The city of Minneapolis deployed IT Service Management; then expanded the effort to create an enterprise platform to improve productivity and collaboration throughout the City.

Gina Filigenzi, Director of Information Technology for Minneapolis spoke about the City’s digital transformation at ServiceNow’s Knowledge 2019 conference on May 8. In Minneapolis, a workforce of about 4,000 city employees serves about 400,000 residents.

“The work of city employees is important and impactful,” says Filigenzi. “We’re all working towards the common goal of serving citizens. As IT employees, we serve the people that serve the people.”

Minneapolis has 16 different lines of business. Like any municipality, these lines of business vary widely. Police needs are very different from the finance department needs. The disparity can lead to silos, says Filigenzi. Minneapolis wanted to move to one enterprise platform.

“Anytime we can leverage a system across the enterprise, it’s a win for us from a support perspective,” says Filigenzi. “Equally important… [an enterprise system] helps departments work better, together.”

The process started with IT Service Management. For more than 10 years, Minneapolis outsourced IT to third-party providers. Filigenzi explained they needed more control and flexibility. They wanted the ability to develop new applications for employees and citizens.

The team reviewed options and selected ServiceNow. Filigenzi said they launched their Service Desk in 2015. The implementation was fairly standard: Incident, Knowledge, Change, Service Catalog, and Support.

Shortly after deployment, the team received very positive feedback and realized ServiceNow could be a broader solution, beyond IT. Users came to IT and said they were on the portal and thought a similar solution could help with one of their business needs, explained Filigenzi.

The IT team started to develop applications. In one of the first projects, the City replaced an unsupported, legacy Public Works Solid Waste application used to manage the pickup and removal of solid waste for 105,000 residents.

Although the legacy application was old, the department loved the data entry interface. This presented an interesting challenge, Filigenzi said. The IT team wanted to modernize the application so it could be supported and enhanced. The Public Works team needed new functionality but didn’t want to lose the old system’s interface.

Filigenzi’s team met all goals. They mirrored the legacy application’s format within a flexible, modern application. It takes less than seven seconds, on average, to review/create/update records. The new system provides the foundation for adding mobile functionality and GPS, Filigenzi said. “Now, if someone calls for service, rather than figure out where the drivers are, you can see who is the closest.”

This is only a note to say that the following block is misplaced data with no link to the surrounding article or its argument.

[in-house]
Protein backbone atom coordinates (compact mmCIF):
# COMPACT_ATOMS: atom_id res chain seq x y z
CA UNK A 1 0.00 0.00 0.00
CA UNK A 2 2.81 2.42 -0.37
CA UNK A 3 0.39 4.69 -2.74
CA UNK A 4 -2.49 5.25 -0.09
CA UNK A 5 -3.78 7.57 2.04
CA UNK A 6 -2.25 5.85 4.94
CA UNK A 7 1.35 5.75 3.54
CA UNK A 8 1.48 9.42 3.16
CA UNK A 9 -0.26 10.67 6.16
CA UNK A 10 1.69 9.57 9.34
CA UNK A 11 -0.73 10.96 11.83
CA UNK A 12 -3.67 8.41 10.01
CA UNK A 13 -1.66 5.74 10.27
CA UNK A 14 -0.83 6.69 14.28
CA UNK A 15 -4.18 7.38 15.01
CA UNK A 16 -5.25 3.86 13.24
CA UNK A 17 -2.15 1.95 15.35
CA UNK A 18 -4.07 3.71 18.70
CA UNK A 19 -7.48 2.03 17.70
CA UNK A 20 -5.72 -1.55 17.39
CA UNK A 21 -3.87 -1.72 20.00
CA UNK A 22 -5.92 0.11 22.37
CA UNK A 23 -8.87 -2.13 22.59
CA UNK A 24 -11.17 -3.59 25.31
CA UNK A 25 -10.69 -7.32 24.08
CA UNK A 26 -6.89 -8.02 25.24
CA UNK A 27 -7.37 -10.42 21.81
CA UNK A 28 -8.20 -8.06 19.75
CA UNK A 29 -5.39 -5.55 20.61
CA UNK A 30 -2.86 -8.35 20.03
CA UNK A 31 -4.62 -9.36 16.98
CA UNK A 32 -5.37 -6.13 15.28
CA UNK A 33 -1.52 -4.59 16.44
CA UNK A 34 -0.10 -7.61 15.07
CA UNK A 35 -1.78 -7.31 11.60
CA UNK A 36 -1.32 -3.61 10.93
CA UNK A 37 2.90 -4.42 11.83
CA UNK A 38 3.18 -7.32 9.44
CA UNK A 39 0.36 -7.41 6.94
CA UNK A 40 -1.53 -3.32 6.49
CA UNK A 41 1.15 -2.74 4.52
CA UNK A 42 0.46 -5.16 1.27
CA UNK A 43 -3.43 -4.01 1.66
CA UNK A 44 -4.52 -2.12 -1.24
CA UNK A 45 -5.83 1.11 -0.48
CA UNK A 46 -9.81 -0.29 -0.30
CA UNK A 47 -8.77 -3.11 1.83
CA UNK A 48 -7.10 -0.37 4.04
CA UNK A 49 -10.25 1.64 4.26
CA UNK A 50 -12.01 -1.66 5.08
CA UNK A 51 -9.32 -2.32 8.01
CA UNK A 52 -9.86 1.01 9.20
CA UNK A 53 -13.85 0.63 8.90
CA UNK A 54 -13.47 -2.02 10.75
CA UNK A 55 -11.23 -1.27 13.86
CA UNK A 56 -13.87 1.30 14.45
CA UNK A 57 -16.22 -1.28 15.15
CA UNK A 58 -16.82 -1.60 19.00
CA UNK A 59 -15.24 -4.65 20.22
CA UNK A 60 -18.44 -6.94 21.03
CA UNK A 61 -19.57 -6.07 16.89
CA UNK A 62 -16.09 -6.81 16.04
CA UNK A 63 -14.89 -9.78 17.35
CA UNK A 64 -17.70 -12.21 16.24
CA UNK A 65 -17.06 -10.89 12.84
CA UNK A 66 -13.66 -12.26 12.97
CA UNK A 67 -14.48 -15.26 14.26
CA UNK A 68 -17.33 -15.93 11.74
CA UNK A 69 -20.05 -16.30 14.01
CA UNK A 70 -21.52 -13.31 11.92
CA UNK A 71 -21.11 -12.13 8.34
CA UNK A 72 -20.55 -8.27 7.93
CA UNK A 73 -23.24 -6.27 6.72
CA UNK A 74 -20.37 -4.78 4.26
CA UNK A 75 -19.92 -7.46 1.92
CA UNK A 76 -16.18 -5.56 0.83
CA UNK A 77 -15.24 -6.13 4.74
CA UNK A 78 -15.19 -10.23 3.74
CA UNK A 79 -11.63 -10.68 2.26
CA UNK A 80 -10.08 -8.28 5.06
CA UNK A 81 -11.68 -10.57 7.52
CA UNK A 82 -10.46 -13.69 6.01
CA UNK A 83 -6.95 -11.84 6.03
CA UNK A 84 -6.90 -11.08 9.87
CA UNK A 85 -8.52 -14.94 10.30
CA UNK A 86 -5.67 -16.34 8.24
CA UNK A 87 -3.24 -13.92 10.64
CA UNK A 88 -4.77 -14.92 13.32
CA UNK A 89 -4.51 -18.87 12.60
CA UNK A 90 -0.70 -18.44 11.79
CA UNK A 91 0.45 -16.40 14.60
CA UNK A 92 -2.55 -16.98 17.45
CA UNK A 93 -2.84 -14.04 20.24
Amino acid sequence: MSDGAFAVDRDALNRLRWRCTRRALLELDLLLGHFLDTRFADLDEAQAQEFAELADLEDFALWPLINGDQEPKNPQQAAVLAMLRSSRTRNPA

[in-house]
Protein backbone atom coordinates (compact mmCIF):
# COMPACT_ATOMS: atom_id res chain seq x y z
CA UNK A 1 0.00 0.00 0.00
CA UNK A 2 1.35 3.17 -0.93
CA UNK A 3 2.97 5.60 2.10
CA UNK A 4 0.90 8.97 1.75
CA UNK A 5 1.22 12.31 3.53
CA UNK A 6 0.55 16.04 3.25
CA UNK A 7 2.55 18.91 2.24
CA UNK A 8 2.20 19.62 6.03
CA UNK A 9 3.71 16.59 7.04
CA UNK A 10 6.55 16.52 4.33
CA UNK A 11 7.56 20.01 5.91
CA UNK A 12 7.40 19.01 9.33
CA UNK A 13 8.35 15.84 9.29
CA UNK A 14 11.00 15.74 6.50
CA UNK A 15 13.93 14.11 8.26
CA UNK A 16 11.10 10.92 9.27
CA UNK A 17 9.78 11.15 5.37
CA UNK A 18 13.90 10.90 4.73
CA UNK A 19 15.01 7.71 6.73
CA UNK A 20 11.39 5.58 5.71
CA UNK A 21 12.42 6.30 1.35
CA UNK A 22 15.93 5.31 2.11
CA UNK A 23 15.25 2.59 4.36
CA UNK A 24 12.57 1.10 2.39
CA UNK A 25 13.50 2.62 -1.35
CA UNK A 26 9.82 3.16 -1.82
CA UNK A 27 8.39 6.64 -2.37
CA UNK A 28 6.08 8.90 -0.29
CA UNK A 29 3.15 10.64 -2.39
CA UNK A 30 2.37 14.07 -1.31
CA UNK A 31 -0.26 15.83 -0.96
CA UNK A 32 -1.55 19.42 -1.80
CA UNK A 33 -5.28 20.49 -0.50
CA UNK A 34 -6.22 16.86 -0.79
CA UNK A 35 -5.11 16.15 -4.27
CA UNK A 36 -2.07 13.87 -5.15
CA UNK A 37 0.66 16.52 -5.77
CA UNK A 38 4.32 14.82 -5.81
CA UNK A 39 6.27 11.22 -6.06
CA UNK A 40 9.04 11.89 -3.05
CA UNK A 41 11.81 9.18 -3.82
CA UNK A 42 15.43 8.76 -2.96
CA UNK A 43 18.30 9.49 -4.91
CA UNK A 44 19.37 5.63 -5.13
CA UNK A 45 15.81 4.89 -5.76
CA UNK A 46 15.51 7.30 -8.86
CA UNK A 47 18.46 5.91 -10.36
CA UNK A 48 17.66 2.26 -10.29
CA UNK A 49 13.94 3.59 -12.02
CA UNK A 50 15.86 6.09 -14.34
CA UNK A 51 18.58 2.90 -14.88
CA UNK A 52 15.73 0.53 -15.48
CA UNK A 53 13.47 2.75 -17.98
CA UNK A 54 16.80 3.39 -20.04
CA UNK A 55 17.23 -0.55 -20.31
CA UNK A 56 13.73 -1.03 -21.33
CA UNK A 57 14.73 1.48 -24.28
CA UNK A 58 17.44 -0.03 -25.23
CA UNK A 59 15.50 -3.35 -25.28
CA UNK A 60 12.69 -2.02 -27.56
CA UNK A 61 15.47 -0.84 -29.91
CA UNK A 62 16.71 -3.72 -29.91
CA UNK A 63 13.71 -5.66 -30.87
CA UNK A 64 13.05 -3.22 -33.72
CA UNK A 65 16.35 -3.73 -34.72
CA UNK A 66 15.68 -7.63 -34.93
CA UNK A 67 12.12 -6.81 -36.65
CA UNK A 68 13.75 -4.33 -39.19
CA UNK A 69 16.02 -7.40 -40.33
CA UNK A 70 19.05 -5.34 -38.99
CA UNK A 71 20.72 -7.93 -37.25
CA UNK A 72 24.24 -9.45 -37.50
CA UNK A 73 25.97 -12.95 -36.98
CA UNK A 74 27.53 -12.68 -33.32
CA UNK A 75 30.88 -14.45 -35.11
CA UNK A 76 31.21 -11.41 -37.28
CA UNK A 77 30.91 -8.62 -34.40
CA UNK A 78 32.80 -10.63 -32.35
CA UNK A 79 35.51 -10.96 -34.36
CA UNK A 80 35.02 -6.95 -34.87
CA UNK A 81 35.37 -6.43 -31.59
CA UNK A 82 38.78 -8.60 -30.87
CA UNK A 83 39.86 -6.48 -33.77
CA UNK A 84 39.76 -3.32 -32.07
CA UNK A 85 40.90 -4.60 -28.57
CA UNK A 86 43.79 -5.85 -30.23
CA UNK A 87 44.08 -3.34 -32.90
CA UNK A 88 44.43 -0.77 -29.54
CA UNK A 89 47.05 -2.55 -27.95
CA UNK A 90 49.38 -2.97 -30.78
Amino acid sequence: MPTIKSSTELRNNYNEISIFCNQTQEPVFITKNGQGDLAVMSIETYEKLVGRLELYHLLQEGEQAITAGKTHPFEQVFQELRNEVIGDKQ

Minneapolis also upgraded its non-emergency (311) information center. The 311 team needed a solution to serve deaf and hard-of-hearing communities. “Universal accessibility is extremely important,” said Filigenzi, “we want to be able to interact with everyone.”

The City worked with Aeritae to design a text message-based solution using ServiceNow’s Customer Service Management (CSM) module and Twilio. Citizens (and employees) can text 311 a question. They receive URLs back that direct them to information based on keywords.

ServiceNow’s Knowledge Base serves as the application’s foundation. While designed to meet accessibility needs, many citizens and employees prefer text communication and also use the tool. The City leveraged the application to serve the influx of visitors when it hosted the Super Bowl in 2018.

As a result of easy access to information, Filigenzi said they have reduced inbound calls to center agents. This is a win. “Anything we can peel off the agents and drive to self-service frees them to do more meaningful work,” explained Filigenzi.

The project is a good example of one department (311) improving their ability to work with all the other departments, Filigenzi added. 311 works directly with the public but needs to collaborate with every department on questions they can’t answer directly. The application improves and speeds up the process with workflows, notifications, and the ability to review metrics. For example, they can see which URL from a group is most popular or helpful.